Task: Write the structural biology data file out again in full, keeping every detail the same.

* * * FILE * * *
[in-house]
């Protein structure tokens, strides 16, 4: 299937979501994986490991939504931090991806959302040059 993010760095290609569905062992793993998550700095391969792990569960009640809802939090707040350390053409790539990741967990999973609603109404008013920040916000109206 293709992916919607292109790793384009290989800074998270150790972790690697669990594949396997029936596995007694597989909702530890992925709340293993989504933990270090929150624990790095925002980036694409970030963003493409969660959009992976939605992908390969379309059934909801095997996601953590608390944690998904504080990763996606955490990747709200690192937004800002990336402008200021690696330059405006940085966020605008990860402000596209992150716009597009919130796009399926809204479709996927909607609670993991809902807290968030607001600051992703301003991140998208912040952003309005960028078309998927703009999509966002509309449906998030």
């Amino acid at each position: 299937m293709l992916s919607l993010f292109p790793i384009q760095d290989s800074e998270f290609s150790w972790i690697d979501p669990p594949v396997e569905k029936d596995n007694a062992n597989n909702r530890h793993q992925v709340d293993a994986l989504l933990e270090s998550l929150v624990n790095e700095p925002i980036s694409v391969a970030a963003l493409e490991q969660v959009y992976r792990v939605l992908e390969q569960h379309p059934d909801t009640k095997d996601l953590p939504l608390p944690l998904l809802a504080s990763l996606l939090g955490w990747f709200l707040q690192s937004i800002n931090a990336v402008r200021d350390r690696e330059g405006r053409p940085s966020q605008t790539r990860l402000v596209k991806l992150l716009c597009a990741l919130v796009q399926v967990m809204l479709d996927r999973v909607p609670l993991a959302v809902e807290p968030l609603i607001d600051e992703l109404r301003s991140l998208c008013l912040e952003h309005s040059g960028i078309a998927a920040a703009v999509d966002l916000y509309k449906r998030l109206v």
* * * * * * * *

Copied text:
[in-house]
């Protein structure tokens, strides 16, 4: 299937979501994986490991939504931090991806959302040059 993010760095290609569905062992793993998550700095391969792990569960009640809802939090707040350390053409790539990741967990999973609603109404008013920040916000109206 293709992916919607292109790793384009290989800074998270150790972790690697669990594949396997029936596995007694597989909702530890992925709340293993989504933990270090929150624990790095925002980036694409970030963003493409969660959009992976939605992908390969379309059934909801095997996601953590608390944690998904504080990763996606955490990747709200690192937004800002990336402008200021690696330059405006940085966020605008990860402000596209992150716009597009919130796009399926809204479709996927909607609670993991809902807290968030607001600051992703301003991140998208912040952003309005960028078309998927703009999509966002509309449906998030």
């Amino acid at each position: 299937m293709l992916s919607l993010f292109p790793i384009q760095d290989s800074e998270f290609s150790w972790i690697d979501p669990p594949v396997e569905k029936d596995n007694a062992n597989n909702r530890h793993q992925v709340d293993a994986l989504l933990e270090s998550l929150v624990n790095e700095p925002i980036s694409v391969a970030a963003l493409e490991q969660v959009y992976r792990v939605l992908e390969q569960h379309p059934d909801t009640k095997d996601l953590p939504l608390p944690l998904l809802a504080s990763l996606l939090g955490w990747f709200l707040q690192s937004i800002n931090a990336v402008r200021d350390r690696e330059g405006r053409p940085s966020q605008t790539r990860l402000v596209k991806l992150l716009c597009a990741l919130v796009q399926v967990m809204l479709d996927r999973v909607p609670l993991a959302v809902e807290p968030l609603i607001d600051e992703l109404r301003s991140l998208c008013l912040e952003h309005s040059g960028i078309a998927a920040a703009v999509d966002l916000y509309k449906r998030l109206v």